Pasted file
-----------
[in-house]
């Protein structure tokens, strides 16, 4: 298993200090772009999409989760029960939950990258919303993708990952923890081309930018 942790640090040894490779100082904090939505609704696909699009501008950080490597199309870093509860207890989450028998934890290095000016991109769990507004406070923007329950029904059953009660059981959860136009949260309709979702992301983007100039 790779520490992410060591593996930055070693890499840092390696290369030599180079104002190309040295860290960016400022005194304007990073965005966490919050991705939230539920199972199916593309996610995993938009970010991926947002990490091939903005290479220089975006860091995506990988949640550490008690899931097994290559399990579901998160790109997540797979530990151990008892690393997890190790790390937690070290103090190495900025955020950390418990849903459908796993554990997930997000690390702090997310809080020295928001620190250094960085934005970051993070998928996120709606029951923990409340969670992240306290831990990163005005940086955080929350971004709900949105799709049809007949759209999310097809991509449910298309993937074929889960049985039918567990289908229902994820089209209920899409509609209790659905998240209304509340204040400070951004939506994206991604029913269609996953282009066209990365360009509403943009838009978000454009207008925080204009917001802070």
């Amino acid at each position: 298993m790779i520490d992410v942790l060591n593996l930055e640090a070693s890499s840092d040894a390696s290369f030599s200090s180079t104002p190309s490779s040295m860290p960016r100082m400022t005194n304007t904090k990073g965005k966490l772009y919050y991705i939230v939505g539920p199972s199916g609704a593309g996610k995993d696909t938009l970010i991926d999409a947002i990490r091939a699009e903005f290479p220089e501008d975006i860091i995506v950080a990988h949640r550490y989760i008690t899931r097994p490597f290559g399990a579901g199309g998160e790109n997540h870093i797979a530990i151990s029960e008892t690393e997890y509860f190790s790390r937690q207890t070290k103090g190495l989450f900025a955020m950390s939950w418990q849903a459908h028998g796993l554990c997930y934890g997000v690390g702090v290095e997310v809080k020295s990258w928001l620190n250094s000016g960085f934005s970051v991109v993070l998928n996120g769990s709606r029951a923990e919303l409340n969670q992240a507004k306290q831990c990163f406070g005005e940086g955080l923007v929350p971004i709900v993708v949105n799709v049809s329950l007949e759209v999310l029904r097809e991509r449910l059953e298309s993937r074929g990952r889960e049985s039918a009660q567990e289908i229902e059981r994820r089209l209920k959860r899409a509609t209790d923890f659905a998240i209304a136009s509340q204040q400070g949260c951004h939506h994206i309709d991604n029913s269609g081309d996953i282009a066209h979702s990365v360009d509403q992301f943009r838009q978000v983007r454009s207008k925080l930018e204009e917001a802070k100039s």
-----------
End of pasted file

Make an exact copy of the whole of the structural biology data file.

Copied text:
[in-house]
């Protein structure tokens, strides 16, 4: 298993200090772009999409989760029960939950990258919303993708990952923890081309930018 942790640090040894490779100082904090939505609704696909699009501008950080490597199309870093509860207890989450028998934890290095000016991109769990507004406070923007329950029904059953009660059981959860136009949260309709979702992301983007100039 790779520490992410060591593996930055070693890499840092390696290369030599180079104002190309040295860290960016400022005194304007990073965005966490919050991705939230539920199972199916593309996610995993938009970010991926947002990490091939903005290479220089975006860091995506990988949640550490008690899931097994290559399990579901998160790109997540797979530990151990008892690393997890190790790390937690070290103090190495900025955020950390418990849903459908796993554990997930997000690390702090997310809080020295928001620190250094960085934005970051993070998928996120709606029951923990409340969670992240306290831990990163005005940086955080929350971004709900949105799709049809007949759209999310097809991509449910298309993937074929889960049985039918567990289908229902994820089209209920899409509609209790659905998240209304509340204040400070951004939506994206991604029913269609996953282009066209990365360009509403943009838009978000454009207008925080204009917001802070």
């Amino acid at each position: 298993m790779i520490d992410v942790l060591n593996l930055e640090a070693s890499s840092d040894a390696s290369f030599s200090s180079t104002p190309s490779s040295m860290p960016r100082m400022t005194n304007t904090k990073g965005k966490l772009y919050y991705i939230v939505g539920p199972s199916g609704a593309g996610k995993d696909t938009l970010i991926d999409a947002i990490r091939a699009e903005f290479p220089e501008d975006i860091i995506v950080a990988h949640r550490y989760i008690t899931r097994p490597f290559g399990a579901g199309g998160e790109n997540h870093i797979a530990i151990s029960e008892t690393e997890y509860f190790s790390r937690q207890t070290k103090g190495l989450f900025a955020m950390s939950w418990q849903a459908h028998g796993l554990c997930y934890g997000v690390g702090v290095e997310v809080k020295s990258w928001l620190n250094s000016g960085f934005s970051v991109v993070l998928n996120g769990s709606r029951a923990e919303l409340n969670q992240a507004k306290q831990c990163f406070g005005e940086g955080l923007v929350p971004i709900v993708v949105n799709v049809s329950l007949e759209v999310l029904r097809e991509r449910l059953e298309s993937r074929g990952r889960e049985s039918a009660q567990e289908i229902e059981r994820r089209l209920k959860r899409a509609t209790d923890f659905a998240i209304a136009s509340q204040q400070g949260c951004h939506h994206i309709d991604n029913s269609g081309d996953i282009a066209h979702s990365v360009d509403q992301f943009r838009q978000v983007r454009s207008k925080l930018e204009e917001a802070k100039s």